本辑录於2004年，是茱莉亚‧费雪在PentaTone Classics旗下的首张个人专辑，发行之后大获好评，并获得留声机杂誌2005年一月号的「编辑严选专辑Editor’s Choice」，也入选美国TAS发烧天碟。自此茱莉亚在演奏舞台之外，展开一帆风顺的录音工作。到2010年为止，她在PentaTone已发行十张录音，曲目包括巴哈、莫札特、孟德尔颂、舒伯特、布拉姆斯和柴可夫斯基等作品，可说是张张精采，同时获得乐迷和乐评的青睞。近年来由於主流唱片公司的操作，新生代女性小提琴家不断冒出头，然而在许多乐评眼中，费雪是在优异技巧之外，音乐性最好的一人。她在PentaTone的录音完全是以实力取胜，张张都是精品，绝对值得收藏。(PentaTone/Lins)
Yakov Kreizberg cond. Russian National Orchestra
Plays on All SACD and CD Players
进口专辑 / SACD / 1 片装
Julia Fischer, born in Munich, Germany, is of German-Slovakian parentage. Among the most prestigious competitions that Fischer has won are the International Yehudi Menuhin Violin Competition under Lord Yehudi Menuhin's supervision, where she won both the first prize and the special prize for best Bach solo work performance in 1995 and the Eighth Eurovision Competition for Young Instrumentalists in 1996, which was broadcast in 22 countries from Lisbon. In 1997, Fischer was awarded the “Prix d'Espoir” by the Foundation of European Industry.In fall 2004 the label PentaTone released Julia Fischer's first CD: Russian violin concertos with Yakov Kreizberg and the Russian National Orchestra. It received rave reviews, climbed into to the top five bestselling classical records in Germany within a few days, and received an "Editor's Choice" from "Gramophone" in January 2005.
Performer: Julia Fischer
Orchestra: Russian National Orchestra
Conductor: Yakov Kreizberg
Composer: Alexander Glazunov, Aram Khachaturian, Sergey Prokofiev
Audio CD (December 14, 2004)
SPARS Code: DDD
Number of Discs: 1
Format: Hybrid SACD - DSD
Release Date 2004
5.0 out of 5 stars 3 Russian Violin Ctos - Verve, Lilt, Dash, & Elegance July 14, 2005
By Dan Fee VINE VOICE
Julia Fischer is a violinist whose name is news to me, but then, What good news she is. Like the young Anne Sophie Mutter, she appears to have sprung whole from the head of Jove. She plays with a simply huge command of her instrument, and she grasps the music in both local nuances and larger paragraphs. Her intonation and fingerwork and bowing are well nigh faultless, so far as I can hear. She has a sort of wicked ease that actually might remind an older listener of the late, great Heifitz. He used to tell his student violinists to warm up by playing fingered octaves, which is rather like telling people to start just where most others are leaving off in happy achievement.
Nowhere are these capabilities put to better use than in her resuscitation of the much hackeneyed Khachaturian concerto, which she has the gruff to play as her opening. She obviously loves playing it, and has such a good time that it is quite easy to forget all the kitsch renderings you may have heard over the years. The RNO under Yakov Kreizberg (who is also a rising star among conductors now active in Europe) keep up with Julia all the way. Somehow all the flash just sounds scintillating, and the orientalisms just sound atmospheric and colorful. You think in some beautiful spots that Khachaturian knew what he was doing, after all.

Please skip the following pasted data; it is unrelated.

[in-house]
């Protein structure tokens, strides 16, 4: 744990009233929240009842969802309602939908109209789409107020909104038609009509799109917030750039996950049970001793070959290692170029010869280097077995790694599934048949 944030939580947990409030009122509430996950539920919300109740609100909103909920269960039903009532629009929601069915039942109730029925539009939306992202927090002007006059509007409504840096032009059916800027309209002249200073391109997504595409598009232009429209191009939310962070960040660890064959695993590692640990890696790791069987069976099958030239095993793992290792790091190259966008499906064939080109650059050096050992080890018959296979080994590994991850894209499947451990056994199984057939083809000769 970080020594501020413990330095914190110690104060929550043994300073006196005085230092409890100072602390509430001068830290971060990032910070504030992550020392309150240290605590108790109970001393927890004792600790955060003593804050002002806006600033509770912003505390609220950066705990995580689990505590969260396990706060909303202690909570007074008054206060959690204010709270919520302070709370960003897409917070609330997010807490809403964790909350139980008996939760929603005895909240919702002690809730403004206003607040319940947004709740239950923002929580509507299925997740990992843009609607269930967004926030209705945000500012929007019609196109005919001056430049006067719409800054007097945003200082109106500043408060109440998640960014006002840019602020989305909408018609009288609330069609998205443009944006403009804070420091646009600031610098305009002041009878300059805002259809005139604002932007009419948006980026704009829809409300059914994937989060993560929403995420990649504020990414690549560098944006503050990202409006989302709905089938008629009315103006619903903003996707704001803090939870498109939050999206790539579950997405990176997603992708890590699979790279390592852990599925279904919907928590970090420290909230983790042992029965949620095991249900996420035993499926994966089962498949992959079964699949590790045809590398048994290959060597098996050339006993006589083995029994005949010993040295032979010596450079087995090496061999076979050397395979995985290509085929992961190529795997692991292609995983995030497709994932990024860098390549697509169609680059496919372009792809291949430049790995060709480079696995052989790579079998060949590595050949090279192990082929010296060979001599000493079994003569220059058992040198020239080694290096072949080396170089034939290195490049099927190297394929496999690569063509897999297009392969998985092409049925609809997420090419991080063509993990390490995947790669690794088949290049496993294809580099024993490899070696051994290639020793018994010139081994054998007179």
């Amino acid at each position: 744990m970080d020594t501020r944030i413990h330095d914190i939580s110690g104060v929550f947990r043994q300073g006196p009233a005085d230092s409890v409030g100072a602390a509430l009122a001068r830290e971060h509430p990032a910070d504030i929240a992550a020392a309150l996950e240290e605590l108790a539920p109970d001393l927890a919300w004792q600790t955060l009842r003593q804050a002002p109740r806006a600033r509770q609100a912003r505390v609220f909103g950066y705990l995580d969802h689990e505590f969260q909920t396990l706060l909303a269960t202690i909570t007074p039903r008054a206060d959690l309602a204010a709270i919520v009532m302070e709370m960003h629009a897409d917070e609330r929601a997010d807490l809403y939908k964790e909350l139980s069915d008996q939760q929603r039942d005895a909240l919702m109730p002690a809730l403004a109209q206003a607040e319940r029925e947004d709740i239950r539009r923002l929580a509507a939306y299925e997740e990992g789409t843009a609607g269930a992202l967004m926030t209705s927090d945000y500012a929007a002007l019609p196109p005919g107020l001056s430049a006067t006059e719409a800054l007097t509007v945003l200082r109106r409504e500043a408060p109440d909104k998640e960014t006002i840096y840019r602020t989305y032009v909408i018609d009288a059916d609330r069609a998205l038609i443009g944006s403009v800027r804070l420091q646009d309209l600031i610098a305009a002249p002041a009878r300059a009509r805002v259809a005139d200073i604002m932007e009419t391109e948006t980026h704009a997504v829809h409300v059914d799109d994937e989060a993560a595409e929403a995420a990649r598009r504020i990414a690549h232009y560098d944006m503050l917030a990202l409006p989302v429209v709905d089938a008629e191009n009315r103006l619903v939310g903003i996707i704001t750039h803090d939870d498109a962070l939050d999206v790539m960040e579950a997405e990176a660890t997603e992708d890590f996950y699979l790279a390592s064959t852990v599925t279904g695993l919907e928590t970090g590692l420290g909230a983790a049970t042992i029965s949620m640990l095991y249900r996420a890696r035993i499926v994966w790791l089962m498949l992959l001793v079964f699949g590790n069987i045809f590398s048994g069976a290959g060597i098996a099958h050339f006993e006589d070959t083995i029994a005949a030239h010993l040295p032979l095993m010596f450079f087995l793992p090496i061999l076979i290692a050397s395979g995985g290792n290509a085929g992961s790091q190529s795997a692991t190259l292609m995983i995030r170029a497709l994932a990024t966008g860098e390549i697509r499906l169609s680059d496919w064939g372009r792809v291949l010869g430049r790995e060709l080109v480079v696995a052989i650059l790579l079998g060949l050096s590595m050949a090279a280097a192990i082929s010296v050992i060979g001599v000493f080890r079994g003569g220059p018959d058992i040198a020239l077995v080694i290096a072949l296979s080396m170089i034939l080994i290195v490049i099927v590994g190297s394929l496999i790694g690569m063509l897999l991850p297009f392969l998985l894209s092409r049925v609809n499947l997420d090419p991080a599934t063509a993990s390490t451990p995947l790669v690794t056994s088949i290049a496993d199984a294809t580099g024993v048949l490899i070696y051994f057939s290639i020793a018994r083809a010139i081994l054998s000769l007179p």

Then Julia and company move on to the Prokofiev first violin concerto, and make deft, stunning magic of it, too. Again she and the conductor and the orchestra demonstrate remarkable unanimity of musical purpose. And, they have a good time with the Prokofiev, shattering our stuffy stereotypes that genius in classical western music is always tendentious, fat, and dressed in over-starched shirts with very stiff collars.
Thirdly, we get the Glazunov concerto. This, too, benefits from a completely fresh and straightforward reading, rooted in the players love of the music. Julia realizes the more brilliant moments of the Glazunov without forgetting that its heartfelt pusle is mainly lyrical, and her lyrical is so lithe and athletic that you don't feel for once that Glazunov was tempted to outstay the melodic welcomes embodied in his main themes.
The SACD surround sound is equally wonderful. It completely serves the music and the musicians, without calling attention to itself. You simply get a good, multichannel sense of everybody, including Julia, the super RNO as a whole body and as an unnervingly talented nexus of virtuosos, and of course, of conductor Kreizberg. The hall acoustic adds air and resonance, which is quite an accomplishment considering that we are talking about a recording studio and not one of the historic Moscovite venues like Tchaikovsky Hall at the conservatory.
If you like superior violin playing that is above all musical, with an orchestra and conductor that can keep up with such a soloist; then this disc will do fine. Five stars, fading into sunrise pinks and whites and blues. Where did the slow night go? Oh, well, play that SACD again, will you?
PS. Keep your ears and eyes on the lookout. Julia Fischer is now an exclusive Pentatone artist, and Yakov Kreizberg, maybe, too.
1. Violin Concerto in D minor (also arranged for violin & piano): Allegro con fermezza
2. Violin Concerto in D minor (also arranged for violin & piano): Andante sostenuto
3. Violin Concerto in D minor (also arranged for violin & piano): Allegro vivace
4. Violin Concerto No. 1 in D major, Op. 19: Andantino - Andante assai
5. Violin Concerto No. 1 in D major, Op. 19: Scherzo (Vivacissimo)
6. Violin Concerto in A minor, Op. 82: Moderato -
7. Violin Concerto in A minor, Op. 82: Andante -
8. Violin Concerto in A minor, Op. 82: Allegro